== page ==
Immunity 101: The Basics

How the innate and adaptive immune systems work together

By Hilary Pavlidis, PhD

Research has shown that nutritional interventions can influence the immune system of livestock and poultry. In order to interpret research findings and design stronger experiments, scientists have had to develop a deeper understanding of immune function.

However, any student of the immune system might agree that a full comprehension of its depth and diversity would be as unlikely as swimming across the ocean or controlling the tides.

With the help of many knowledgeable and gracious scientists, we’ve been able to wade out into deeper water, but not so far that we cannot still see land. Several of our friends and colleagues have suggested an overview of avian immunology in layman’s terms may be useful to both poultry production and management staff. So with this challenge in mind, check out this summary of one of the most perceptive and protective systems imaginable. Let’s put on our life jackets and wade on in.

The basics of immunity

Immunity is understood to be “protection against disease” and is “mediated by a collection of molecules, cells, and tissues collectively called the immune system” (1).

Immunity in all vertebrates, whether avian or mammalian, can be broken down into two main categories – innate immunity and adaptive immunity (1, 3, 6, 7). The innate and adaptive immune responses are an integrated system where a multitude of various cells and molecules function together to protect the host from a variety of pathogens (1).

Innate immunity

Innate immunity is considered the first line of defense against a wide variety of pathogens (1, 7). Innate immunity responses are non-specific, as the mechanisms do not distinguish between invaders. Instead, the innate response is stimulated by structures that are common to many types of pathogens (1, 3, 7).

The innate immune system has a several components that help provide that initial defense response. These include:

a) physical and chemical barriers,
b) blood proteins, and
c) various cellular components (1, 3, 6).

Physical and chemical barriers include the skin, the mucosal epithelium, and secretions of the gastric and respiratory tracts that are designed to help against infection (1, 3, 6). One specific blood protein called “complement” is a serum protein that works in conjunction with antibodies to help destroy certain target cells (1, 3, 6, 7, 11).

Various cellular components of the innate immune system include:

a) natural killer (NK) cells,
b) macrophages,
c) heterophils,
d) thrombocytes,
e) eosinophils, and
f) basophils (1, 3, 6, 7).

Many of these protector cells have a phagocytic role, ingesting and eliminating harmful microbes that are the target of the innate immune response (1, 3, 6, 7). The pathogenicity of a microbe refers to the organism’s ability to resist the mechanisms and components of the innate immune system (1). When this nonspecific response is overwhelmed, a more specific approach is required which leads to the recruitment of adaptive immunity (1, 3, 6, 7).

Adaptive immunity

Adaptive immunity takes a more targeted approach as it recognizes specific features on the surface of a pathogen that initiates a cascade of events leading to the elimination of the pathogen and creation of “memory” that will allow for protection from future exposure of that same pathogen (1, 3, 6, 7). Adaptive immunity is considered a specific response as it has the capability to distinguish between even closely related macromolecules because of specific features on the surface of the pathogen (1, 6, 7).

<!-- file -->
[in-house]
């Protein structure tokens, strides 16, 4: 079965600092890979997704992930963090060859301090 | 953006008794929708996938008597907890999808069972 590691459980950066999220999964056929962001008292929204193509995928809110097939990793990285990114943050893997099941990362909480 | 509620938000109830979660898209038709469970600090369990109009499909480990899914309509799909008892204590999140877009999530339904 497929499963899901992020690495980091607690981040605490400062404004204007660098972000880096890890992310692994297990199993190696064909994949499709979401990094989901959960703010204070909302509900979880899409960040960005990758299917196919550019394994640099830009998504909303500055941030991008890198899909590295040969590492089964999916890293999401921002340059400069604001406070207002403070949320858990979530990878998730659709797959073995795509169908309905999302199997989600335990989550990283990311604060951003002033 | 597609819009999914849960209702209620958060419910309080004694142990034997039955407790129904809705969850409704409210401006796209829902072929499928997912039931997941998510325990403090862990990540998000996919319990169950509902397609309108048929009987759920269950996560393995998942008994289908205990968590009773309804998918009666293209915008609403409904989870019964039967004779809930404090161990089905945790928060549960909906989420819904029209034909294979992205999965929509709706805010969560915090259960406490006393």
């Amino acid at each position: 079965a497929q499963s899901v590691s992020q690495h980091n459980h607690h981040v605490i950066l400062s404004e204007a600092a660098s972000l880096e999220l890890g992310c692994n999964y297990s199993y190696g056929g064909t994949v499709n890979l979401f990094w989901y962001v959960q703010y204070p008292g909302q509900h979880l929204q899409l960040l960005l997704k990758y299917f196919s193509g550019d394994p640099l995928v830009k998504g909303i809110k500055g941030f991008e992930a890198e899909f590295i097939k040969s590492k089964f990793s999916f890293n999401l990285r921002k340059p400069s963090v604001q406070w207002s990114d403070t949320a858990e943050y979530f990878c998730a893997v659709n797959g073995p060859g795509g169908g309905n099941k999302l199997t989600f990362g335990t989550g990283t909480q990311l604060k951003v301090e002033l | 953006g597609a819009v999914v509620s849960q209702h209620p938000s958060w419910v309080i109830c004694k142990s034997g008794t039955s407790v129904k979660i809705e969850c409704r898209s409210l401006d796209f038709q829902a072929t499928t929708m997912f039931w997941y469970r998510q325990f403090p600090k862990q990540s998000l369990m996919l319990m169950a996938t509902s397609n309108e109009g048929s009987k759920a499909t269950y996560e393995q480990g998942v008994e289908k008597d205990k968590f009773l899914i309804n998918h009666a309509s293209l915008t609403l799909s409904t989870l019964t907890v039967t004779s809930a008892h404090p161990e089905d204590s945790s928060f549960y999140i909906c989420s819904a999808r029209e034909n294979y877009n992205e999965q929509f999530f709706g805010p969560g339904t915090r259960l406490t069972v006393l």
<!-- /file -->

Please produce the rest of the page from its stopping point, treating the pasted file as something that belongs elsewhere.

Adaptive immunity is mediated through lymphocytes, which are small white blood cells capable of recognizing antigens. Lymphocytes initiate a cascade of events ending with elimination of the antigen (1, 3, 6, 7). Lymphocytes can be grouped into two subpopulations called (a) B-cells and (b) T-cells (1, 3, 6, 7). In both mammals and avian species, the thymus is a primary lymphoid organ where the maturation of T-cells occurs (1, 3, 6, 7, 10). The Bursa of Fabricius is also a primary lymphoid organ, unique to avian species, and is the site where the maturation of B-cells takes place (3, 6, 10, 11).

Adaptive humoral immunity

Adaptive immunity can be further subdivided into (a) humoral immunity and (b) cell-mediated immunity where these specific lymphocyte subpopulations work to recognize and effectively eliminate invading pathogens (1, 3, 6, 7, 10).

The humoral response is the primary defense mechanism for the elimination of extracellular pathogens and their toxins (1, 7). Humoral immunity is associated with the blood and involves circulating antibodies that have the goal of eliminating a specific antigen (1, 3, 6, 7). Antibodies, which also are known as immunoglobulins, are large, Y-shaped molecules produced by B-lymphocytes. Their primary role is the identification and ultimate neutralization of pathogens (1, 7).

In mammals these immunoglobulins are broken into five classes called IgA, IgD, IgE, IgG, and IgM (1, 7, 11, 12). In the avian immune system only three types of antibody molecules have been identified, including IgM, IgY, and IgA (3, 6, 9, 10, 11). These immunoglobulin classes can be secreted from several sites in the body and their primary functions might vary depending upon the perceived challenge (1, 3, 7). For example, IgA synthesis occurs constantly and is primarily located in mucosal areas such as the gastrointestinal and respiratory tracts (1, 3, 7). The primary role of IgA is to provide mucosal immunity by preventing colonization by invading pathogens (1, 3, 7).